This acceptance and newfound power made her into a more confident person. Living in the shadow and constant fear of her brother had turned Daenerys into a meek, hesitant girl who had no purpose in life except for marrying Viserys when he reclaimed the Iron Throne. Yet in the khalasar, she began to feel respected. Dany learned their language and earned Drogo’s appreciation, the Dothraki obeyed her and recognized her position. All of this, combined with the sudden freedom from Viserys’ control, made Daenerys gain some self-esteem and recognize that she could be her own person, that she belonged in the Dothraki Sea. She even began to disagree with Viserys: “‘They are my people now,’ Dany said. ‘You should not call them savages, brother’” (Martin 359). And even though she was still trying to be nice to her brother, offering him gifts and trying to integrate him into the Dothraki culture, Daenerys realized that she didn’t have to fear him anymore – she was carrying the Khal’s child, and was therefore extremely closely protected and admired: “‘You are the one who forgets himself,’ Dany said to him. ‘Didn’t you learn anything that day in the grass? Leave me now, before I summon my khas to drag you out’ (Martin 365). Or, as put more effectively in the show: “I am the wife of the great khal and I carry his son inside me. The next time you raise a hand to me will be the last time you have hands” (“Cripples, Bastards, and Broken Things”). Therefore, becoming part of the Dothraki and travelling with them in the Dothraki Sea had freed Daenerys from Viserys’ influence, made her into a more confident and powerful person, as well as finally gave her a community that she could feel welcomed and accepted in.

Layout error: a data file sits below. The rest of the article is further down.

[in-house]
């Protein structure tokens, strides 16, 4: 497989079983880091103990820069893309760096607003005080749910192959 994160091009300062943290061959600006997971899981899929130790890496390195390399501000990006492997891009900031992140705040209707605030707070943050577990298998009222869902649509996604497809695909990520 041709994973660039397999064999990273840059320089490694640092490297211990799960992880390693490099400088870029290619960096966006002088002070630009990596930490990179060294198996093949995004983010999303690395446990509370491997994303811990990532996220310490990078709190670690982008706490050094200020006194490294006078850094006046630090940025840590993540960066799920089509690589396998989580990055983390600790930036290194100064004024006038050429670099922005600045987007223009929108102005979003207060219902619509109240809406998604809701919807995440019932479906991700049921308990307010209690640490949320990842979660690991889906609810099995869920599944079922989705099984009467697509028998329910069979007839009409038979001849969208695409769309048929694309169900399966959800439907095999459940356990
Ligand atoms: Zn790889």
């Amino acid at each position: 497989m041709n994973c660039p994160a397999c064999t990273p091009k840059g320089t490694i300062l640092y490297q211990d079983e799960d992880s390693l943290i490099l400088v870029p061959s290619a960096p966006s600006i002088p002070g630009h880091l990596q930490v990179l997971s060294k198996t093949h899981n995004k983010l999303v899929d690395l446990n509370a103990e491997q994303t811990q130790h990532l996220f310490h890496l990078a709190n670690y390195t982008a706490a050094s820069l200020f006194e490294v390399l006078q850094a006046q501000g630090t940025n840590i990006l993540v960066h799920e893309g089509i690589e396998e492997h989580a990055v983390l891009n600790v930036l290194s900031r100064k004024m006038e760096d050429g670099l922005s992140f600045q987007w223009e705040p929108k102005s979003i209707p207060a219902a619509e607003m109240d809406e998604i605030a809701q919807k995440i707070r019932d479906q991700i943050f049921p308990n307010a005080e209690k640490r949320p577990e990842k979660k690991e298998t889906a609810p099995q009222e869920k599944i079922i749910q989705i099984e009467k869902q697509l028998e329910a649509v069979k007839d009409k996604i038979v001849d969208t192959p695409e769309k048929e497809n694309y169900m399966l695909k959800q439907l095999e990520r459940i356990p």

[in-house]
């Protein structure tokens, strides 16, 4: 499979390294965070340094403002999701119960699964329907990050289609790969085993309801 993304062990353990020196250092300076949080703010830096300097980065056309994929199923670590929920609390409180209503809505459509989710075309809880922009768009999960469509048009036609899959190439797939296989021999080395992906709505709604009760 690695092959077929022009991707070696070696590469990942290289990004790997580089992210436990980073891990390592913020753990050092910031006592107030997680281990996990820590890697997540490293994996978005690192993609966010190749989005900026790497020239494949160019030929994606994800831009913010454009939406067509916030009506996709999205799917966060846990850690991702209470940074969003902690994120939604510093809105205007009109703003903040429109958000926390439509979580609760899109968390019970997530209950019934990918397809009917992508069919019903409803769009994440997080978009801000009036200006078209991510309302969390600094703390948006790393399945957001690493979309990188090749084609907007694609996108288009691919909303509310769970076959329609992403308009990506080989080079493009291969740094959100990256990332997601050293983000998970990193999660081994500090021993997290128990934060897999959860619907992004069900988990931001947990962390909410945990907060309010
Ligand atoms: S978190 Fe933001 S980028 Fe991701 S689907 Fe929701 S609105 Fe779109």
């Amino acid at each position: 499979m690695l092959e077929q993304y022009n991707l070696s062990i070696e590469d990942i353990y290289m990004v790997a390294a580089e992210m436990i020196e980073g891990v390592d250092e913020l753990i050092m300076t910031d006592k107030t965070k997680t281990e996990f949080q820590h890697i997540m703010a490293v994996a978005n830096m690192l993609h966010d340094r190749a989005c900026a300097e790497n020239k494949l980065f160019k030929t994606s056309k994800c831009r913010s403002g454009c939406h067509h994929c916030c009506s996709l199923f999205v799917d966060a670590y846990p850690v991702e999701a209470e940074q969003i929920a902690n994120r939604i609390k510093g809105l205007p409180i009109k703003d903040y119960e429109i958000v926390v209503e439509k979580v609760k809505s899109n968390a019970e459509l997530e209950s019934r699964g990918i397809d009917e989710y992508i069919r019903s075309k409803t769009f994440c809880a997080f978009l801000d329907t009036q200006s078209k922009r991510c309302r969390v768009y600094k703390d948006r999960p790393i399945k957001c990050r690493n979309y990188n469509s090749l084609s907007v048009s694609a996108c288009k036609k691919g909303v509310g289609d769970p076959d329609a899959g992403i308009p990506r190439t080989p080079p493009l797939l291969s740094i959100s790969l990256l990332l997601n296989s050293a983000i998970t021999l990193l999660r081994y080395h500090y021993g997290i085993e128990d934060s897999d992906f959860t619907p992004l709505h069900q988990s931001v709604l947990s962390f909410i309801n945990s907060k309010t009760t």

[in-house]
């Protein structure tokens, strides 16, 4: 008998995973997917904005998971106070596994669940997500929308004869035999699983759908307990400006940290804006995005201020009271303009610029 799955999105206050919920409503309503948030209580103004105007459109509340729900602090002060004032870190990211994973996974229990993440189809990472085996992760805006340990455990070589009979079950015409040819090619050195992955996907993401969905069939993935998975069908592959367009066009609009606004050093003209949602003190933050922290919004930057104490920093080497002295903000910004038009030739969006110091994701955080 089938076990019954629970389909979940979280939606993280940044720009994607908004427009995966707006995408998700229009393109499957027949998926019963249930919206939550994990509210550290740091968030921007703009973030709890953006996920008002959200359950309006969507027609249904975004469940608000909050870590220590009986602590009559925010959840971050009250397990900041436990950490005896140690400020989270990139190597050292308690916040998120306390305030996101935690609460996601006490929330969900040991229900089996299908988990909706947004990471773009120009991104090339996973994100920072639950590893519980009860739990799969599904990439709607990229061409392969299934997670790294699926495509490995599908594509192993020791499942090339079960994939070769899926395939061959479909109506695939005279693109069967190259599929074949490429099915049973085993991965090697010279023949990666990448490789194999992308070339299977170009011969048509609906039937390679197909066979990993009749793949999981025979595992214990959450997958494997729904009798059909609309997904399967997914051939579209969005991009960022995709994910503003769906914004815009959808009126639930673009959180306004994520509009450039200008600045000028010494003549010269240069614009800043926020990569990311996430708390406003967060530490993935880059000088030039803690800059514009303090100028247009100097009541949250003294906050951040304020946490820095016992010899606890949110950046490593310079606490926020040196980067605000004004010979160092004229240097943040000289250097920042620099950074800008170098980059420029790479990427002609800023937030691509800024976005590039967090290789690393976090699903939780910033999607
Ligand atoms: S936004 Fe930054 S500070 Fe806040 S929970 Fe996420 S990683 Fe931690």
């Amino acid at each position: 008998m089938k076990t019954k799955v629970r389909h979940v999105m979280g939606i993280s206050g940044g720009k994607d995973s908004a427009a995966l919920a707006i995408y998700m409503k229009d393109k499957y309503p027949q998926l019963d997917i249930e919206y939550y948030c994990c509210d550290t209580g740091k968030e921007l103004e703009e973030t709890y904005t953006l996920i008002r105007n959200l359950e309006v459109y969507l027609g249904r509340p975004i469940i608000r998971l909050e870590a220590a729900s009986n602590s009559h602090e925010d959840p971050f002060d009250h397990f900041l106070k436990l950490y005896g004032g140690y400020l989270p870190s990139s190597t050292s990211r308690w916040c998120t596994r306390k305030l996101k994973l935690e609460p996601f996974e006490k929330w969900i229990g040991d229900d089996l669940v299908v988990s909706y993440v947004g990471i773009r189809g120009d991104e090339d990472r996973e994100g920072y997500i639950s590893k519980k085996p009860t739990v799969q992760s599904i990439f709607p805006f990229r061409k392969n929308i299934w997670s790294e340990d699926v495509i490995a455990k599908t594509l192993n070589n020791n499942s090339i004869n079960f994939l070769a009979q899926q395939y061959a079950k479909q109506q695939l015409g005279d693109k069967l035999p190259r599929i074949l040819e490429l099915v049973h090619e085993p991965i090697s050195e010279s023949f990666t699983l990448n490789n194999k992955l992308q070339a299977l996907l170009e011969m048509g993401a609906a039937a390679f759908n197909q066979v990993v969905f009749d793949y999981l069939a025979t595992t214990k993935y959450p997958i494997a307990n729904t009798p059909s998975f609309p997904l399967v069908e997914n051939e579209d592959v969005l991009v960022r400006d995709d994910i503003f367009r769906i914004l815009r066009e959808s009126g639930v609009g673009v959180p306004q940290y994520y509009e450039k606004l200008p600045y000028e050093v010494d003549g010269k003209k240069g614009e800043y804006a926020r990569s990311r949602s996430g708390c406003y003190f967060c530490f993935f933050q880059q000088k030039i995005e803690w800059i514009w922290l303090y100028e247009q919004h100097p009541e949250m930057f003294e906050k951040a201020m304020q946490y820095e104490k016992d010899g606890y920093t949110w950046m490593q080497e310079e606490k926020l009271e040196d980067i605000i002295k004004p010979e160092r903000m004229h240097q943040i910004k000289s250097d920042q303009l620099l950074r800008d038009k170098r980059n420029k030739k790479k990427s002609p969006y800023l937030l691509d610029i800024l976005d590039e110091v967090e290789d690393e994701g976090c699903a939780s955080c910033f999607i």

Ned Stark’s and Daenerys Targaryen’s experiences are different, yet also similar in some regards. While Eddard was born and raised in Winterfell and had an inborn grasp of the cultural traditions that were present there, Daenerys arrived in the Dothraki Sea when she was already 13 years old. Yet she still adapted to the culture and let it mold her into the person that she would later become. And while Ned was a reflection of what Winterfell and the North was, Daenerys knew she could never fully represent all the Dothraki values, but let the culture of the Dothraki Sea influence her anyway. However, both Ned and Dany were greatly impacted by their environments and both used the experiences and knowledge that they gained from living in those locations in other aspects of their lives. Therefore, it can be said with confidence that the places featured in Game of Thrones have a huge influence on their inhabitants and people associated with them, whether it be through shaping them as people, or by instilling the pre-existing values that they hold.